Former president of Tanzania Jakaya Kikwete: how climate change has altered my country

Former president highlights rising sea level and unpredictable rainy seasons

Selous Game Reserve, Tanzania. Robert J. Ross / Asilia Africa

Growing up, there was a predictability to the rain, says former Tanzanian president Jakaya Kikwete.

The “long rains” would start in March and end in May, and the “short rains” would appear towards the end of the year.

But over time, Mr Kikwete, 70, has witnessed a change in his country as the impact of global warming has come to the fore.He says now “you cannot determine” when the seasonal rains will come.

When they do arrive, there are times when “there’s too much … causing havoc”. Conversely, drought periods are more frequent and last longer, he said.

Mr Kikwete, who was Tanzania’s president from 2005-2015, pointed the immediate effects climate change, such as flash floods that killed children who were on their way to school.

In September, Mr Kikwete will become the chair of the Global Partnership for Education, which is dedicated exclusively to transforming education in lower-income countries. He was speaking to The National during an education summit in London held to help raise at least $5 billion to support GPE’s work over the coming years.

An avid basketball fan, in 1944 Mr Kikwete was appointed as Tanzania’s finance minister. A year later, he became its foreign minister before ascending to the presidency in 2005.

Cheetah (Acinonyx Jubatus) hunting on plains of Serengeti, wildebeests (Connochaetes Taurinus) in background, Serengeti National Park, Tanzania. Getty Images

Since stepping down in 2015, he has taken on a series of roles dedicated to development.

In 2016, the UN secretary general appointed him to a senior role in the Scaling Up Nutrition Movement, which works to tackle global malnutrition.

Mr Kikwete’s eponymous foundation, established in 2016, has broadly worked with governments and other organisations to push development forward.

But global warming has also been on his mind, as has its impact on Tanzania.

World leaders have put a green recovery from the pandemic at the heart of their economic plans. But there are concerns that not enough money is flowing to poorer countries to help them to adopt greener technology and tackle global warming.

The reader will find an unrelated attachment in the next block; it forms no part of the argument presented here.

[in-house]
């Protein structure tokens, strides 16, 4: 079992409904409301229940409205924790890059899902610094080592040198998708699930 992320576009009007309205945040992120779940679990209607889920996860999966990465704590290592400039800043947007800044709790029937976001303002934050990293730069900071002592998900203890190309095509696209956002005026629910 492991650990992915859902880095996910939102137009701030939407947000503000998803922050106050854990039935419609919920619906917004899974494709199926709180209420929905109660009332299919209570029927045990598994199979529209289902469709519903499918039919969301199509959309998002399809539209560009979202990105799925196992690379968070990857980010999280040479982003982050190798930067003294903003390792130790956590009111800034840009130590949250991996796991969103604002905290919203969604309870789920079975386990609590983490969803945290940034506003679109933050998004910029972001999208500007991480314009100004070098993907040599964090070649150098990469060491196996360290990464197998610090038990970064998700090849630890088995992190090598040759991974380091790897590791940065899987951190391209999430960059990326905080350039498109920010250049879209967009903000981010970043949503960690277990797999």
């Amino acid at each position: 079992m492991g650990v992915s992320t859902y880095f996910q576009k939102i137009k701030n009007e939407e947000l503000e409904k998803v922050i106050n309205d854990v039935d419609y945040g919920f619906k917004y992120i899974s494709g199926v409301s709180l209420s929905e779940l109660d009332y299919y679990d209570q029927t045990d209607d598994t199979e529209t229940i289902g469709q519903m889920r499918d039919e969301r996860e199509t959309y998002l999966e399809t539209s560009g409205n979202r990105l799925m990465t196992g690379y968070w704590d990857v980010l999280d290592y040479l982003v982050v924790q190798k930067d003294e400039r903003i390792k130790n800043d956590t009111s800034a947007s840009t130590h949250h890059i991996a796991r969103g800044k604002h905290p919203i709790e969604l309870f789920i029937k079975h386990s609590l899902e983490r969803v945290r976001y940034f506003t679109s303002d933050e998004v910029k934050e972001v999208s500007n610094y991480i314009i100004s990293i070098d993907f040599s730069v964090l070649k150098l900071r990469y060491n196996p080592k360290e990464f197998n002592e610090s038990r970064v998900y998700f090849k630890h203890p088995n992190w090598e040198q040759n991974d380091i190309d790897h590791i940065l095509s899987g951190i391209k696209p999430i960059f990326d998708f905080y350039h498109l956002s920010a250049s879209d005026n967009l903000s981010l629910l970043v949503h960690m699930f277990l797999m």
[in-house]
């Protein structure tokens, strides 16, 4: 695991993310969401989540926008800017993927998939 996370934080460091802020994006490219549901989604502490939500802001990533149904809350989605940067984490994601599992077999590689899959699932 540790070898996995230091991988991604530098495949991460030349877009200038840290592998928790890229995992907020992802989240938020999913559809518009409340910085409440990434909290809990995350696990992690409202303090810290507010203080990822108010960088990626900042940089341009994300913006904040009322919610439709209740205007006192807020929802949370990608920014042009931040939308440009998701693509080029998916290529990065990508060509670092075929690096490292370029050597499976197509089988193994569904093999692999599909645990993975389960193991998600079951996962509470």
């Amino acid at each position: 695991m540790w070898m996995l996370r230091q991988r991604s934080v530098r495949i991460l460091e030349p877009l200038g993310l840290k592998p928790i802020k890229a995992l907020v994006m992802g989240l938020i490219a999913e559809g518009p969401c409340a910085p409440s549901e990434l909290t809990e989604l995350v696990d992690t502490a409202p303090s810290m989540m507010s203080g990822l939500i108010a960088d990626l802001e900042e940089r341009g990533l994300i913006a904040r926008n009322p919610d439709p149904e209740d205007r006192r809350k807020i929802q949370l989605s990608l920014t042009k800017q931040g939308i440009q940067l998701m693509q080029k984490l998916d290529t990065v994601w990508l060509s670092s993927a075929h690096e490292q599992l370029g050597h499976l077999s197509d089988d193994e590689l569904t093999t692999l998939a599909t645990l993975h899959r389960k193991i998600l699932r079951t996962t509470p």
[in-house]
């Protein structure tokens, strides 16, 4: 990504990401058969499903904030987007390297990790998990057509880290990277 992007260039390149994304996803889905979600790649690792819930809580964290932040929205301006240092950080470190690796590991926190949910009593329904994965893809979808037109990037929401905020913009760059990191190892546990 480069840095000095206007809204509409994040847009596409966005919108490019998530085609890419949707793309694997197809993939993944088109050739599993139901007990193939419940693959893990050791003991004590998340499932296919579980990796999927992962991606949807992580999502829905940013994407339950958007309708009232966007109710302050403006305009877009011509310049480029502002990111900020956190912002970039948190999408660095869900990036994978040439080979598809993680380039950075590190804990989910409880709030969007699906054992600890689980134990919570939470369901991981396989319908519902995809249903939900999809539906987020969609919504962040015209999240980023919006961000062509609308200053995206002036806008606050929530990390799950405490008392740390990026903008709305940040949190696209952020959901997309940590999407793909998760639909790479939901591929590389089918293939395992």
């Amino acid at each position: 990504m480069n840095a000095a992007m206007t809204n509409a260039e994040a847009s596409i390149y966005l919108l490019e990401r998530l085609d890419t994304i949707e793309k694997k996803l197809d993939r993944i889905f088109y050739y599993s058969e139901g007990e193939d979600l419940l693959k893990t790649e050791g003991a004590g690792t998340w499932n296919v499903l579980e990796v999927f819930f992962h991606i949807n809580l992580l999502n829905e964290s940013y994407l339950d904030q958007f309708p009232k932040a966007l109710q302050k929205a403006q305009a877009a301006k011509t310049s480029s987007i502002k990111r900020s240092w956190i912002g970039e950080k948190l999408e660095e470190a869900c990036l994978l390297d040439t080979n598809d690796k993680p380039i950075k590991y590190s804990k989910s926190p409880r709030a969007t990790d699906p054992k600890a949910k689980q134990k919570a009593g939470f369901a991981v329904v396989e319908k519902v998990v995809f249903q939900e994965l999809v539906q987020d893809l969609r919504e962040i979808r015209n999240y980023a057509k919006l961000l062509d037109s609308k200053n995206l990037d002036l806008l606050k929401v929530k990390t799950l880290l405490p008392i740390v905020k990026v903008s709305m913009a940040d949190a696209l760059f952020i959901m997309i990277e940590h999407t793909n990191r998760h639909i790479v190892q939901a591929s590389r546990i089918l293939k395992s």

With the UN’s climate conference, also known as Cop26, due to take place in November in Glasgow, the environment has remained high on the agenda.

Mr Kikwete highlighted ways in which climate-related issues, from rising sea levels to mosquitoes to the rainy seasons, had affected Tanzania.

The country is slightly south of the Equator, below the Sahara.

He recalled the case of an island near the coastal town of Pangani on which green turtles used to lay eggs.

“It is no longer to be seen. The turtles have moved on to the beach on the mainland. So you have so many of these examples of sea level rising experiences. We have snows in Mount Kilimanjaro declining.

“When I was growing up, in many parts of our country, we had rivers, small rivers that were perennial. These days, those river are dry. They’ve just become seasonal rivers.”

Mr Kikwete also served as the founding chair of the African Leaders Malaria Alliance, with the deadly mosquito-borne disease a threat throughout most of his country.

“We used to not have malaria in highland areas in Tanzania. Now there is malaria in highland areas because it is warmer, because it was too cold for mosquitoes to thrive.

“Now, it is warm enough for mosquitoes to thrive. In places where there was no malaria, now they are malaria-endemic. So, the effects of climate change are real. You cannot dispute that.”

Mr Kikwete, a former African Union chairman, said climate change was affecting family life.

“The ability of these families to take care of their children is being debilitated. So, of course, this is the collateral effects of climate change when the families are affected.”

Educating children about climate change was most important, to help them to understand “the things that need to be done for mitigation, and for adaptation”

“So I think it’s a critical thing, global warming. We’re cutting our trees, we’re reducing the areas for carbon sequestration.

“Climate change is real. We should educate them about climate change, its effect, so that they don’t do the mistakes that we have done.

“Climate change is not God sent. Climate change is a function of human action, irresponsible human action that has led to this effect.”

Updated: August 07, 2021, 6:15 AM